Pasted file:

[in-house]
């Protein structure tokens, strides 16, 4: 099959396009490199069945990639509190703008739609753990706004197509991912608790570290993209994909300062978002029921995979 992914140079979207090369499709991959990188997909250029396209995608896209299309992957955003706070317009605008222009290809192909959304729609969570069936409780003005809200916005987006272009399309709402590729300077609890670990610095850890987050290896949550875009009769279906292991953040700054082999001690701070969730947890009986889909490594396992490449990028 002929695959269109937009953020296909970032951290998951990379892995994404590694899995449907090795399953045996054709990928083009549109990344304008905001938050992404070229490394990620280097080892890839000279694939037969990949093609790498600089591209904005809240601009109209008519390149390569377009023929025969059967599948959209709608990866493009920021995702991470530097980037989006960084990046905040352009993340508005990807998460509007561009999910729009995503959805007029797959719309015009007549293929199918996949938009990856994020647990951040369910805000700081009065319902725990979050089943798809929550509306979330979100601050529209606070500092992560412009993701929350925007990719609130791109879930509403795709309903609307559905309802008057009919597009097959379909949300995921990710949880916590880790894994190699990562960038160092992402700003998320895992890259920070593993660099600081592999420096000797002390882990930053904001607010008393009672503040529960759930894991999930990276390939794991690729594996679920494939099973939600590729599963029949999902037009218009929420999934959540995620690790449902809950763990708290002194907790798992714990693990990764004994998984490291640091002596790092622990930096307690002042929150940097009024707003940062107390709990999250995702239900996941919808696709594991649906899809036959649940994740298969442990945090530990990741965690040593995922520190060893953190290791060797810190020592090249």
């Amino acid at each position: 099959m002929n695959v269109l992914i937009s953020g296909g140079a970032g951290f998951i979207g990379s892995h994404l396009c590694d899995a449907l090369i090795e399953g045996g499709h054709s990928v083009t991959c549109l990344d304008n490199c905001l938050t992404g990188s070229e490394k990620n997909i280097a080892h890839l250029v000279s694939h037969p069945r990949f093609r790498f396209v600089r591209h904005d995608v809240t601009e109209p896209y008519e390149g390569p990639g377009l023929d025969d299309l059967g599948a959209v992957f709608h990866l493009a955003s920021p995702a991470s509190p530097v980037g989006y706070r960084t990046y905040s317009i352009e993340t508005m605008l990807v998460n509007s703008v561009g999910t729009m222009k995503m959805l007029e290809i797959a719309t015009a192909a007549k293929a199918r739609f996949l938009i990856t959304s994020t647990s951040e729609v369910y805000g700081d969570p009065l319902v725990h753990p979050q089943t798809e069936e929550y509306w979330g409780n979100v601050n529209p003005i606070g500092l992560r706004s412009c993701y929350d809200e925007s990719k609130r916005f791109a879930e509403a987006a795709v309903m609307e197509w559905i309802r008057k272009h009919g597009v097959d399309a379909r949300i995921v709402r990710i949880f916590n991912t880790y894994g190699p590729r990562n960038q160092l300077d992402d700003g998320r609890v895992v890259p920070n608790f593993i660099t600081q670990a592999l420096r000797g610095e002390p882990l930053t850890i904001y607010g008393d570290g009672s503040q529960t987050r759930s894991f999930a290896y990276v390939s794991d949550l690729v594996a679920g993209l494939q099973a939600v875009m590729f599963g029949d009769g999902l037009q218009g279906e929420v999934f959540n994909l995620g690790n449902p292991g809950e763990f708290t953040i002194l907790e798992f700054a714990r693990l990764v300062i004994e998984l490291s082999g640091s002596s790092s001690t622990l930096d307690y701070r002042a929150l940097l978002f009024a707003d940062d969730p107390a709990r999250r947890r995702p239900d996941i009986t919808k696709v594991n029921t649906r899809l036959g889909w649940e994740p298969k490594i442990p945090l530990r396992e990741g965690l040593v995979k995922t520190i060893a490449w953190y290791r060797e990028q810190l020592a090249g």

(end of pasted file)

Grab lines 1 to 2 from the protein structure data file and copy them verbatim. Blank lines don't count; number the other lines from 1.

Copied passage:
[in-house]
């Protein structure tokens, strides 16, 4: 099959396009490199069945990639509190703008739609753990706004197509991912608790570290993209994909300062978002029921995979 992914140079979207090369499709991959990188997909250029396209995608896209299309992957955003706070317009605008222009290809192909959304729609969570069936409780003005809200916005987006272009399309709402590729300077609890670990610095850890987050290896949550875009009769279906292991953040700054082999001690701070969730947890009986889909490594396992490449990028 002929695959269109937009953020296909970032951290998951990379892995994404590694899995449907090795399953045996054709990928083009549109990344304008905001938050992404070229490394990620280097080892890839000279694939037969990949093609790498600089591209904005809240601009109209008519390149390569377009023929025969059967599948959209709608990866493009920021995702991470530097980037989006960084990046905040352009993340508005990807998460509007561009999910729009995503959805007029797959719309015009007549293929199918996949938009990856994020647990951040369910805000700081009065319902725990979050089943798809929550509306979330979100601050529209606070500092992560412009993701929350925007990719609130791109879930509403795709309903609307559905309802008057009919597009097959379909949300995921990710949880916590880790894994190699990562960038160092992402700003998320895992890259920070593993660099600081592999420096000797002390882990930053904001607010008393009672503040529960759930894991999930990276390939794991690729594996679920494939099973939600590729599963029949999902037009218009929420999934959540995620690790449902809950763990708290002194907790798992714990693990990764004994998984490291640091002596790092622990930096307690002042929150940097009024707003940062107390709990999250995702239900996941919808696709594991649906899809036959649940994740298969442990945090530990990741965690040593995922520190060893953190290791060797810190020592090249």